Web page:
In the journal of Proceedings of the National Academy of Sciences (PNAS), an article was published this week by a team of Spanish scientists that suggests how quantum entanglement of subatomic particles could be used to create supercomputers with better encryption and higher processing speeds. In a news release by the Universitat Autonoma de Barcelona, researchers detailed how they had achieved 103 dimensions through the entanglement of only two particles.
The states that photons can achieve seems to be illogical, especially with the occurrence of superposition, an overlap in which particles can exhibit more than one state at any given time, and the existence of quantum entanglement by which an elementary particle can be at two places at once. In science this will greatly advance the study of quantum mechanics, and in the realm of computers it makes the function of multiple processes lightning fast.
Research was led by Mario Krenn and Anton Zeilinger, from the Institute for Quantum Optics and Quantum Information of the Austrian Academy of Sciences, and included Marcus Huber, from the Group of Quantum Information and Quantum Phenomena from the UAB Department of Physics. Before now, scientists have looked into increasing the capacity of computers by using a greater number of entangled particles in a two-dimensional state called a qubit. This superposition of information allows values that constitute the digital expression of not only a one or a zero, but an overlap that makes it simultaneously both. With this method, researchers were capable of entangling 14 particles.
After years of combining the properties of superposition in a single network that uses entanglement to affect different parts of the system immediately, scientists modified their approach so that instead of using one qubit for many entangled particles, they created a single pair of entangled photons that could exist in more than one hundred states at once. These variations reflect different modes relative to angular momentum, as well as the intensity and characteristic of each phase.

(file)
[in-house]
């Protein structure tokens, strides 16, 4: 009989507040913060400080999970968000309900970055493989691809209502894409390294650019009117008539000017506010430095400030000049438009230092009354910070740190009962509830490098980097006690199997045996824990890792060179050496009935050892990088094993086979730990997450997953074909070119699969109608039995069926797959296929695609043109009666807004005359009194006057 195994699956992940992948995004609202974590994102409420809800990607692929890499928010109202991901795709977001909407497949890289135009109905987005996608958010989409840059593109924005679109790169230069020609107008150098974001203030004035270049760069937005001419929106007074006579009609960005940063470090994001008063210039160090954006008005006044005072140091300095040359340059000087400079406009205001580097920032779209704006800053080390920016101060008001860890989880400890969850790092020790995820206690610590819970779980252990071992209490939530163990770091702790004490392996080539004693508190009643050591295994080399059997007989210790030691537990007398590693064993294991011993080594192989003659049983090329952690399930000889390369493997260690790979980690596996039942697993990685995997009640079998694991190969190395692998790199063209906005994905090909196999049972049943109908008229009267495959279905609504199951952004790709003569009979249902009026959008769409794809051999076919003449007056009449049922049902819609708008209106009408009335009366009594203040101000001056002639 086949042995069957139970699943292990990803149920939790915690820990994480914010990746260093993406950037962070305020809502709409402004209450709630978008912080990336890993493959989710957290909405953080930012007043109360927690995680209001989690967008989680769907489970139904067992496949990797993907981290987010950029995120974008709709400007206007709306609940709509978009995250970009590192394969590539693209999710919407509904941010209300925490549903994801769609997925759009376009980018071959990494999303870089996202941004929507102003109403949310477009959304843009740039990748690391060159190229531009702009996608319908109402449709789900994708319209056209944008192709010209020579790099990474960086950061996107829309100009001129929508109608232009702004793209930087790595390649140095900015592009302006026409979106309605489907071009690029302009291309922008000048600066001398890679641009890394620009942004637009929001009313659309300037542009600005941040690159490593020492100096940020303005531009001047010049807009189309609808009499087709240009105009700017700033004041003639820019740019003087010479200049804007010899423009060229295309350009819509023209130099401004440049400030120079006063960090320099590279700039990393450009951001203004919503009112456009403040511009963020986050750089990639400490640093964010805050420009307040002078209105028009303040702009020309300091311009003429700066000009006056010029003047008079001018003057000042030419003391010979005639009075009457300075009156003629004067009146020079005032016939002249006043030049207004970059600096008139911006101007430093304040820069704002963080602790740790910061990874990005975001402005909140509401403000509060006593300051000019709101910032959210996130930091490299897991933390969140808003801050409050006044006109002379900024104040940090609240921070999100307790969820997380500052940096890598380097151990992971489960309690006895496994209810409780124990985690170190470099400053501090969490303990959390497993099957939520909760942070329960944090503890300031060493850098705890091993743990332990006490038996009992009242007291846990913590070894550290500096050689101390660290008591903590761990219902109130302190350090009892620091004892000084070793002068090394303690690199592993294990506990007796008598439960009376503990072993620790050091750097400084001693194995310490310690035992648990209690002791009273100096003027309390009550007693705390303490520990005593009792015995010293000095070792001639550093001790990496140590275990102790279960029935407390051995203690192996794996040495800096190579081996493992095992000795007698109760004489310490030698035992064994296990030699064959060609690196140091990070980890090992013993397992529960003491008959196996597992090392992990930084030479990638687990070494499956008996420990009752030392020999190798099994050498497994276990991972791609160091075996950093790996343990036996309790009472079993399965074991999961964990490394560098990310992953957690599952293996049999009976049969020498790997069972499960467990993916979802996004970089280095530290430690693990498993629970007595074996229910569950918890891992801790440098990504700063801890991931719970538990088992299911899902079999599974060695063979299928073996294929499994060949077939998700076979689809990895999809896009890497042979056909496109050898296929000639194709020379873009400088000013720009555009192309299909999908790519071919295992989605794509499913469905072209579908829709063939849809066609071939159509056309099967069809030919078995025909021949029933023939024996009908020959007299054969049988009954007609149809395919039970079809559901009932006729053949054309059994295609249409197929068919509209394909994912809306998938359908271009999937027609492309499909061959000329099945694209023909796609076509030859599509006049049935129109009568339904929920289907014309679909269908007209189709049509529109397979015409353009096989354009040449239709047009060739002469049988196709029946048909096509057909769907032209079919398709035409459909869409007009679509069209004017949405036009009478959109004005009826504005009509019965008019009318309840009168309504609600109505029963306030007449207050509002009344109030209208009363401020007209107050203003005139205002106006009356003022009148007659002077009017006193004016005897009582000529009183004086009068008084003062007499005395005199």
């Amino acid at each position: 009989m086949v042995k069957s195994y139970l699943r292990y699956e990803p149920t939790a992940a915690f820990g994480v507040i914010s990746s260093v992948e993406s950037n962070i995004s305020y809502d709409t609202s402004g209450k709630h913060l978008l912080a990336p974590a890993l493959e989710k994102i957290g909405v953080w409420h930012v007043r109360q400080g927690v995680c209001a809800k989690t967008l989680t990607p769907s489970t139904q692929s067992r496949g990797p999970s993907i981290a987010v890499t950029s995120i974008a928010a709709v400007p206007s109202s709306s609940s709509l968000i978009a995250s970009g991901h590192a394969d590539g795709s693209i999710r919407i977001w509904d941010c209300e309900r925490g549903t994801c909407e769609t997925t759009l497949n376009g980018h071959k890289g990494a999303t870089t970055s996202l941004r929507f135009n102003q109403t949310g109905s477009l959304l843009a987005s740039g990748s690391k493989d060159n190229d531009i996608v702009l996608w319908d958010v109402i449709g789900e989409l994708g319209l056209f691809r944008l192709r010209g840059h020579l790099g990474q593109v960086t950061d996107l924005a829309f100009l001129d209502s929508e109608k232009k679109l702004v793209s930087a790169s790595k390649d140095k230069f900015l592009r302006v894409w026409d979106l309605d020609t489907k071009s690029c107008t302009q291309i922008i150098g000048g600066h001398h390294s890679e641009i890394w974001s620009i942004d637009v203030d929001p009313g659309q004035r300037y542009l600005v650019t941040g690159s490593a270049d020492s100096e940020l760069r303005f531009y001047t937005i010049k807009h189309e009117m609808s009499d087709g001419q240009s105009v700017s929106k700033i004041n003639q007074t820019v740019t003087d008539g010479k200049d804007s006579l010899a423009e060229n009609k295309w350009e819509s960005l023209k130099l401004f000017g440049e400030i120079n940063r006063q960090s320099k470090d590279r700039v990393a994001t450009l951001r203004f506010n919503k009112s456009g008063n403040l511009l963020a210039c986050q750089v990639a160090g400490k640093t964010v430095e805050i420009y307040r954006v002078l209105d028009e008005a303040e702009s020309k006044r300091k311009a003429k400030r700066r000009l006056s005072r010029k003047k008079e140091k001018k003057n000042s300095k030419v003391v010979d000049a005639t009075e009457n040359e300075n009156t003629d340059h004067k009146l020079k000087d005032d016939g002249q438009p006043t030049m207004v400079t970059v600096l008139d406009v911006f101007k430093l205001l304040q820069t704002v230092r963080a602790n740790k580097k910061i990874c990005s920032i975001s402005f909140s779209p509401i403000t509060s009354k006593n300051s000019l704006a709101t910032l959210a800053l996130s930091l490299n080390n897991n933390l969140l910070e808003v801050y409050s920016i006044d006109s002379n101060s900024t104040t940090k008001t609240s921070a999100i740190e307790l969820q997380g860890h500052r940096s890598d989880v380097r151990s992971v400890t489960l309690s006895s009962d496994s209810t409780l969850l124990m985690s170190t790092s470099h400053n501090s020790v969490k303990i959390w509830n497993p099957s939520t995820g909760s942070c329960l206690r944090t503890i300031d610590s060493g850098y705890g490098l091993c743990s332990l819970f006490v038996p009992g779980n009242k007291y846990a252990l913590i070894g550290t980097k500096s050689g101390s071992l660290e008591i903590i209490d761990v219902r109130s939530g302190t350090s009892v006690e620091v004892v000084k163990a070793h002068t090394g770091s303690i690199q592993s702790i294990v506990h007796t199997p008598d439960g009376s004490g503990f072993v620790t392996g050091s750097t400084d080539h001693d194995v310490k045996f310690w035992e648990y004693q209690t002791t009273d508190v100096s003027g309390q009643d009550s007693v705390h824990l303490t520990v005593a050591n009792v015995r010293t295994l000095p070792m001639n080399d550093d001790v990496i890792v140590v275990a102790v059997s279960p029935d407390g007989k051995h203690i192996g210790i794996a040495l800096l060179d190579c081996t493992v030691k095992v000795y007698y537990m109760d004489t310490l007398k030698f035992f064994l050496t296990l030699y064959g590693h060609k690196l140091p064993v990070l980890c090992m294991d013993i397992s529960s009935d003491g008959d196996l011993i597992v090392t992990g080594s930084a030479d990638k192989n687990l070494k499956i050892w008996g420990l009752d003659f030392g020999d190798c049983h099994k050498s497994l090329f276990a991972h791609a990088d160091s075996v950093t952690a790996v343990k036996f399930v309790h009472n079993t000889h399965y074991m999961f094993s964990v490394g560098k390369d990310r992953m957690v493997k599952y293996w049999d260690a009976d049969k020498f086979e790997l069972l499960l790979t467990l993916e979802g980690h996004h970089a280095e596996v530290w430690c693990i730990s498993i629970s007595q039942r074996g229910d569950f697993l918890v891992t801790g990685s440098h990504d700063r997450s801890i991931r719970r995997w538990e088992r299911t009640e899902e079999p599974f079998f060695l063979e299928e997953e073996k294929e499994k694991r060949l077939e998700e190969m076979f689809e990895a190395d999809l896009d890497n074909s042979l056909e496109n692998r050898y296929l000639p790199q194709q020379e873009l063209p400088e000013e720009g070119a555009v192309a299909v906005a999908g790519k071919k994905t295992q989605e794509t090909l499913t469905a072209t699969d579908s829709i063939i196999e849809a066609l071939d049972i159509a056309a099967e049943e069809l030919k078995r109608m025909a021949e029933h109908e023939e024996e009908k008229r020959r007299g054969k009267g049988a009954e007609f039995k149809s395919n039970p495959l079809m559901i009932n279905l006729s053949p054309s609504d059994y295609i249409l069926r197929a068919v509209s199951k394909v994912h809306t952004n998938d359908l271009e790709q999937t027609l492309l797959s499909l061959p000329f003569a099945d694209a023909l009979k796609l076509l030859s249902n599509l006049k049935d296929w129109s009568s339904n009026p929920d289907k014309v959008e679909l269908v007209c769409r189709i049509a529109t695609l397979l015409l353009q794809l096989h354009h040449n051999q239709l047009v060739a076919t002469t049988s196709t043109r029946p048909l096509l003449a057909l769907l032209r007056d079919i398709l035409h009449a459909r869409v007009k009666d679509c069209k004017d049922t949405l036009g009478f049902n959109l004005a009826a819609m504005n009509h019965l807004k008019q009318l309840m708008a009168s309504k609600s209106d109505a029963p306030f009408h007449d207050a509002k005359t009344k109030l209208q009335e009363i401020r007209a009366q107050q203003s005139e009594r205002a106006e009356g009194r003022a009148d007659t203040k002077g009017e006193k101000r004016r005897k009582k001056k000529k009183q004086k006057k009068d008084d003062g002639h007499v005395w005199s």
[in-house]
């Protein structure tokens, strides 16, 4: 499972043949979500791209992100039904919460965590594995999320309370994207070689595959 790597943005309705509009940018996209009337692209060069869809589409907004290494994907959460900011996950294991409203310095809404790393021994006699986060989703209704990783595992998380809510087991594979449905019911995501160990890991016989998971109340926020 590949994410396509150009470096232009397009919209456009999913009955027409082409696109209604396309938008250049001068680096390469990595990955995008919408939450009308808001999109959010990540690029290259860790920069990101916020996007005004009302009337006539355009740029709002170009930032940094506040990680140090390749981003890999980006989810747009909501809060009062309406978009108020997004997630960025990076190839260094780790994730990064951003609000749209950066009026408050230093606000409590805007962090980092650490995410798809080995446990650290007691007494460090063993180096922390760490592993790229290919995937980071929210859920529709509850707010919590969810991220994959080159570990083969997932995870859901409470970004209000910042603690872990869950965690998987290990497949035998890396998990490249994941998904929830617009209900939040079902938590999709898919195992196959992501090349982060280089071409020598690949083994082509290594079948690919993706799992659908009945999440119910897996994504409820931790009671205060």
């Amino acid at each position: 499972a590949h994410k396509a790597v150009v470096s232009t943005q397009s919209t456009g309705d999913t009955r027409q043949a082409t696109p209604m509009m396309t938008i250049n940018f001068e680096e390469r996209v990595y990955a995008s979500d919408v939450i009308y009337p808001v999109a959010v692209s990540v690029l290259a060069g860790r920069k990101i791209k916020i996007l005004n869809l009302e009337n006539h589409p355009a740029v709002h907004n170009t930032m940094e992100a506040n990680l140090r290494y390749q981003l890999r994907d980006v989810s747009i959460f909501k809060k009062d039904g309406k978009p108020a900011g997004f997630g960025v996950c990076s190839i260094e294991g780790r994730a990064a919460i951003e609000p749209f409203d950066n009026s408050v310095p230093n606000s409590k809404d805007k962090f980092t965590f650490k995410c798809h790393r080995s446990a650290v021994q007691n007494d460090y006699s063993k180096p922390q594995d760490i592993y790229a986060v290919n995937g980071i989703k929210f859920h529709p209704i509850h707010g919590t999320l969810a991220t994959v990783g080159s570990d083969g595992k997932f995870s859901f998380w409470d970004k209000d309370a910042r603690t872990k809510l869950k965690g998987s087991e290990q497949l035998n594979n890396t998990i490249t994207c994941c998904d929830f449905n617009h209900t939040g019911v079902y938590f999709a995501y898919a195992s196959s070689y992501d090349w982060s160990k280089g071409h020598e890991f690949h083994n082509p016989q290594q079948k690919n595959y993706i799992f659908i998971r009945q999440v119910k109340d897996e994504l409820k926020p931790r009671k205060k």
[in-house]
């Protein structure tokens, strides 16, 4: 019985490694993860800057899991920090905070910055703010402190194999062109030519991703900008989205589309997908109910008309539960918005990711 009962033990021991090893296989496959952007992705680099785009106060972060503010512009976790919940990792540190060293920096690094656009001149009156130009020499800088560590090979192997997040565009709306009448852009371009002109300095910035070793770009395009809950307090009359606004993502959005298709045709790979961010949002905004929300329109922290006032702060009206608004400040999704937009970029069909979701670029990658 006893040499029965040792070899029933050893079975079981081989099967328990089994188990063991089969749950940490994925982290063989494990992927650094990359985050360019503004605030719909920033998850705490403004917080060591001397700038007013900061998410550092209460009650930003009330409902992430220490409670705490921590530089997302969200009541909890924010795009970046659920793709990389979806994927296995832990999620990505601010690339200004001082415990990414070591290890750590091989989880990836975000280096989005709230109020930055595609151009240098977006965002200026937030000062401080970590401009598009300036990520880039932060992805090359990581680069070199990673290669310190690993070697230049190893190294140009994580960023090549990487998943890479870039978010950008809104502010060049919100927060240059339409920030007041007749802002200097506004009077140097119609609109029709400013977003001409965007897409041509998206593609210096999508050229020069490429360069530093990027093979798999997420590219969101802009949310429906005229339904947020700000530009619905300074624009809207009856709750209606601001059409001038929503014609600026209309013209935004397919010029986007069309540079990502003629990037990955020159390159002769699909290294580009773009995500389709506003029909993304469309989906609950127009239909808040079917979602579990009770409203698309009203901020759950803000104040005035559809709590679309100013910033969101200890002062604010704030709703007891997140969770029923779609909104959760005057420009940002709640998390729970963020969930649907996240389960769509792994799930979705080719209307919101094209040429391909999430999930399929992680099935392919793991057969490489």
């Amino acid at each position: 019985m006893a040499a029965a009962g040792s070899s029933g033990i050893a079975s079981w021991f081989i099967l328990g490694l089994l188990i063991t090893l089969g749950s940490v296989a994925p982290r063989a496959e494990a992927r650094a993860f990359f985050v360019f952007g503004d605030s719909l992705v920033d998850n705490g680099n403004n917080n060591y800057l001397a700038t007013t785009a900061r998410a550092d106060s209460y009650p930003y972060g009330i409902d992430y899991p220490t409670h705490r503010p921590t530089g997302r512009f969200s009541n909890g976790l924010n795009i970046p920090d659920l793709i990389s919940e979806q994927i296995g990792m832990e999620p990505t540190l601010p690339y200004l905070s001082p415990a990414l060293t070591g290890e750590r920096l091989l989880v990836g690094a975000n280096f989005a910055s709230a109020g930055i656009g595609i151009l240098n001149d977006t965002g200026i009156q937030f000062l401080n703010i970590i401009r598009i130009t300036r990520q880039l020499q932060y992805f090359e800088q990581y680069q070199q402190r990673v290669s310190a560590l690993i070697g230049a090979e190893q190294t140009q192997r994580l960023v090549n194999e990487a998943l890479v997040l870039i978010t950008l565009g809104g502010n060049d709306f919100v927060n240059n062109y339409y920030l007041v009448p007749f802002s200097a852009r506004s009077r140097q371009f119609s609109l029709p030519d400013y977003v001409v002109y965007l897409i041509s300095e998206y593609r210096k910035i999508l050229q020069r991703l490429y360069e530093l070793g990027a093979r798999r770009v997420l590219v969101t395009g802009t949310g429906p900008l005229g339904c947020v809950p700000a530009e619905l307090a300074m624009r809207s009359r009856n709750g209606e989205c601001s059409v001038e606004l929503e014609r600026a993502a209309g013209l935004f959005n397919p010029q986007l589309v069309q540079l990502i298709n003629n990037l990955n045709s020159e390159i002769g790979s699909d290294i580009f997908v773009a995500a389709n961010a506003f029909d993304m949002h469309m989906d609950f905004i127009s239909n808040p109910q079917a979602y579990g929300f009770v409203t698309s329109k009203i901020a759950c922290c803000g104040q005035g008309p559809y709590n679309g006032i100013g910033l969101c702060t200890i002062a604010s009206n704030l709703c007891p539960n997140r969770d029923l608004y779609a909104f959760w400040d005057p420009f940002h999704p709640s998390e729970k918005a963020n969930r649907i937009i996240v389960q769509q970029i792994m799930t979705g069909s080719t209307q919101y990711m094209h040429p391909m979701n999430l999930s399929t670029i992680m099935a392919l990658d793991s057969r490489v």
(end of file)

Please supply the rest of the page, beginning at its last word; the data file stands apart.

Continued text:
In quantum mechanics, entanglement is a phenomenon by which multiple particles interact in such a way as to cease to be individuals and the same state can be classified for both. The correlation of measurements can then be applied, from position to polarity, with such reliance as to be able to foretell the spin of a particle upon its axis based upon the movement of what it is entangled with.
Superposition is a system of understanding that expands in non-linear directions from Schrodinger’s calculations, which constitute a differential equation that describes how quantum states change over time based upon a linear concept of investigation. This new way of perceiving multiple states existing at once and independent of external investigation is detailed from scientific weaknesses highlighted by the Heisenberg uncertainty principle, which posits how the limitations of mathematical precision can only discover the position or momentum, but not both simultaneously, of subatomic particles based upon the equations used.
Since humans are incapable of seeing the minuscule world directly, scientists are forced to rely upon observations derived from individual measurements designed to view specific variables, thereby leaving the unseen variable a complete mystery. Using a model designed by Alan Turing in the 1930s, modern computers use bits of information to communicate with itself through a binary code in which this information can only be active or inactive, either functioning or not at any given time. Qubits, however, can exist in a mixed state between active and inactive, and therefore while the Turing model is capable of making one linear calculation at a time, quantum supercomputers will be multi-tasking in a non-linear way that allows for exponentially faster performance.
In the research conducted by Zeilinger and Krenn, their conclusion was that the next step involved learning how to control the 103 spatial modes of photons for the purpose of manipulating and designing new computer hardware. By using quantum entanglement with the development of supercomputers, these alternative states can coexist without measurement and will therefore exhibit both states at once, allowing for digital expansion beyond the realm of the known.
By Elijah Stephens